Having had the chance to have a good chat with Ernst Joubert at Felsted School on a hot summers day as Saracens were preparing to play Essex Cricket Club, yes, at cricket!  I was pleased to be asked to interview him just before he returned to South Africa to start that whole Life After Rugby thing.

The title is probably a tad misleading as Ernst had literally just played his last game for Saracens at Twickenham 2 days before, proudly leading out the team whose fortunes he’d seen transformed in his time at the club.

Ernst started his career with Saracens in 2009; we had that in common, except my relationship with the club is of course rather gentler in nature.  My first season ticket buy was in 2009, with an offer of £89 it was rude not to!  However I told Ernst about one game in particular where I’d sat shouting booooring at the top of my voice!  The style of rugby being played that year was dull, with a capital D.


Six years on things have changed in a big way; clearly I watch this team with the eyes of a fan, but Saracens have become one of the teams in the Premiership  that others strive to beat, at the time of writing they remain the only team unbeaten in the Northern Hemisphere this season.

So, to get to the man I’d come to interview, Ernst Joubert, his career with Saracens started and finished at Twickenham and in total he made 161 appearances.  It’s plain that this softly spoken man is held in high regard by the club, his team mates and the fans.  I was lucky to be in a position to learn more about him; we were slightly pushed for time so I had a few questions ready to ask.


What was your earliest rugby memory?

Playing with Dad in the garden hanging on his leg at 4 years old, Ernst recalled playing rugby every day with one of the workers son, in his words ‘Afrikaans kids definitely get a rugby ball’

At the age of 7 Ernst was playing games at Primary School, when he was 15 rugby turned professional, which gave possibilities past playing for the joy of it for those with an aptitude.  He played both cricket and rugby at High School moving on to concentrate on rugby, playing for the first team.

Ernst had his first taste of English rugby at 18 when he had a spell over here, working in a warehouse and playing rugby for Cheltenham at weekends.  Rather than try to head to professional rugby when he went home he went to university, gaining a degree in Management Accounting.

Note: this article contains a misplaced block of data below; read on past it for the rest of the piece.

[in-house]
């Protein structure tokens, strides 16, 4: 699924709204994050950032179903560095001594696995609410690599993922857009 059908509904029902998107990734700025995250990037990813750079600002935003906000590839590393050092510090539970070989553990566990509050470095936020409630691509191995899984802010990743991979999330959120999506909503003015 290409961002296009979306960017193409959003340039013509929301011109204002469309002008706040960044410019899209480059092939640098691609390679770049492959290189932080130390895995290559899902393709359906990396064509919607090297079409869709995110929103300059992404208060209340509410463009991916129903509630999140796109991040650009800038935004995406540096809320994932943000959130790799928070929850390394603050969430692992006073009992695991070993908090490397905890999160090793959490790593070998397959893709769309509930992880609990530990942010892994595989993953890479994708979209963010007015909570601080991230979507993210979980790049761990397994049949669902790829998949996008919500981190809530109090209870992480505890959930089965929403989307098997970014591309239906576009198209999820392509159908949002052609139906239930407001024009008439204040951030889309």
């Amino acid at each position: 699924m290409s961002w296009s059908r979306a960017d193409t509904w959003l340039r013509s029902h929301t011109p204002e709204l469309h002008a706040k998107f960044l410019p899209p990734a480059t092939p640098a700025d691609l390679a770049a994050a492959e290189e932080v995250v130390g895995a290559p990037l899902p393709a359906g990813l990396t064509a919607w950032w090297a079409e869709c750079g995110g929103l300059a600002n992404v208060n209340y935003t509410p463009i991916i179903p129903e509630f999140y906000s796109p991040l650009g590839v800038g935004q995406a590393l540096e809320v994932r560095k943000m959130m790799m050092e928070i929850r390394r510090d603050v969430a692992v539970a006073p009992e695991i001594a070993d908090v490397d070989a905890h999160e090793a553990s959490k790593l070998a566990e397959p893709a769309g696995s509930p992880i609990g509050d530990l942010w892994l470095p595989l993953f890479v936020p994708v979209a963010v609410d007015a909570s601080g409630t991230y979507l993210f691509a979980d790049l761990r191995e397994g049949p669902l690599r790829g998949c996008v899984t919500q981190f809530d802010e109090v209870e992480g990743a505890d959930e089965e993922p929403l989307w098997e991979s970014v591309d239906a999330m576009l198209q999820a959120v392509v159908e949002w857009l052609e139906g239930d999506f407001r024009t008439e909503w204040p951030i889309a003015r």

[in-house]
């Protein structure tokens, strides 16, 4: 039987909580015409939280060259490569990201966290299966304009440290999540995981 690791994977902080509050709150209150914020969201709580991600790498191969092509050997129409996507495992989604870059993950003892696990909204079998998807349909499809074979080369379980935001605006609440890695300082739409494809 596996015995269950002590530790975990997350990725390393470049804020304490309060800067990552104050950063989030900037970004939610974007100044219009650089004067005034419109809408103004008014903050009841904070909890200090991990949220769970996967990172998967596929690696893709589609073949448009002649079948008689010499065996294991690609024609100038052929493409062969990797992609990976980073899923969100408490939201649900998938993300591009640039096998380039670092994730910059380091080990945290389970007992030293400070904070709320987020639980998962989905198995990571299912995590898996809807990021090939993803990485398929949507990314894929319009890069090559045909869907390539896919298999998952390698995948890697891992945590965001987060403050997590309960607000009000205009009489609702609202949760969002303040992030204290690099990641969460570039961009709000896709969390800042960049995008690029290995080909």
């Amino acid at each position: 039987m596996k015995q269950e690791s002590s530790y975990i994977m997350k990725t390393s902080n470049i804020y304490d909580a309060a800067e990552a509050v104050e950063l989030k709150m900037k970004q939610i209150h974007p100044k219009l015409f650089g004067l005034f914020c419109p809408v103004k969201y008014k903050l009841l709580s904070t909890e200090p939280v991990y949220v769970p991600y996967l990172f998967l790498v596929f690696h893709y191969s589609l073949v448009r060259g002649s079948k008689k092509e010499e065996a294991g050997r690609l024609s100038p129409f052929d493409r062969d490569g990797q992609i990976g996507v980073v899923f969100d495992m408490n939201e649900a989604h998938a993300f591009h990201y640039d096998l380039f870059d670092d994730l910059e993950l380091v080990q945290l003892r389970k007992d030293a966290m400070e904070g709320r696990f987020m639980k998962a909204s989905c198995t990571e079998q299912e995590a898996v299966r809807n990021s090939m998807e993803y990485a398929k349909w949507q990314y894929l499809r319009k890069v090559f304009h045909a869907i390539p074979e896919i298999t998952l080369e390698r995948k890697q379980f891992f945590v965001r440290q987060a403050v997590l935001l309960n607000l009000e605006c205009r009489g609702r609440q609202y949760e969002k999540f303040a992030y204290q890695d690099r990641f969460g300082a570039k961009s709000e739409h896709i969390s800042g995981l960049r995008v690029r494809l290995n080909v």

Ernst played in the U20 University side, moving into the first team.  He progressed to the Western Province U21 side, then the 1st team playing Cup games for them.   With his degree finished he played for Stellenbosch, having a particularly good game in front of the coach of the Lions, based in Johannesburg.  Ernst was a  Lions supporter, with a family history as his Grandad had played for them.  The coach spoke to Ernst about making the move to Lions, disappearing after the match, however he phoned a few months later and the move was made.


We digressed rather as I wondered if Ernst had always been in the back row, he actually played as Centre for 3 years, before moving onto the Wing; that was a bit dull so he found himself in the Number 8 shirt as a teenager, playing in the pivotal role in his gap year at Cheltenham.

Can you name the one person who’s had the biggest influence on your career?

Ernst didn’t hesitate to name his Dad, he encouraged him and was fairly fanatical about the game and his son playing it.  They talked through the ‘leadership stuff’ and in Ernst’s words  ‘I always knew I could value his opinion’  His parents never missed a game.

What decided you to make the move to Saracens?

Having had a taste of rugby in England at an early age Ernst had always wanted to play rugby abroad, he’d imagined that might actually be in France however.  The feeling at that time in South Africa was that as players get near to 30 clubs wanted them to retire, Ernst wanted to keep laying and do some travelling too.

Saracens trained at Stellenbosch in 2008, the Brendan Venter ‘thing’ was staring.  One of the local coaches was a friend, Ernst said to him  – ‘Tell the coach I’d like to play for Saracens’


Venter took him up on that wish and so a long relationship with Saracens started.  Ernst’s decision to complete his degree allowed him to come to England, he needed either that or to have played for South Africa.  The first he had, the second hadn’t happened.

What is your best club rugby memory?

A lot has changed for Saracens in the time Ernst has been at the club, this group of players have excelled time after time.  For Ernst the best memory of all is  wining the 2011 Premiership Final, he’d been captain the year before, a key playe that day, and again in his words, ‘it was an amazing experience’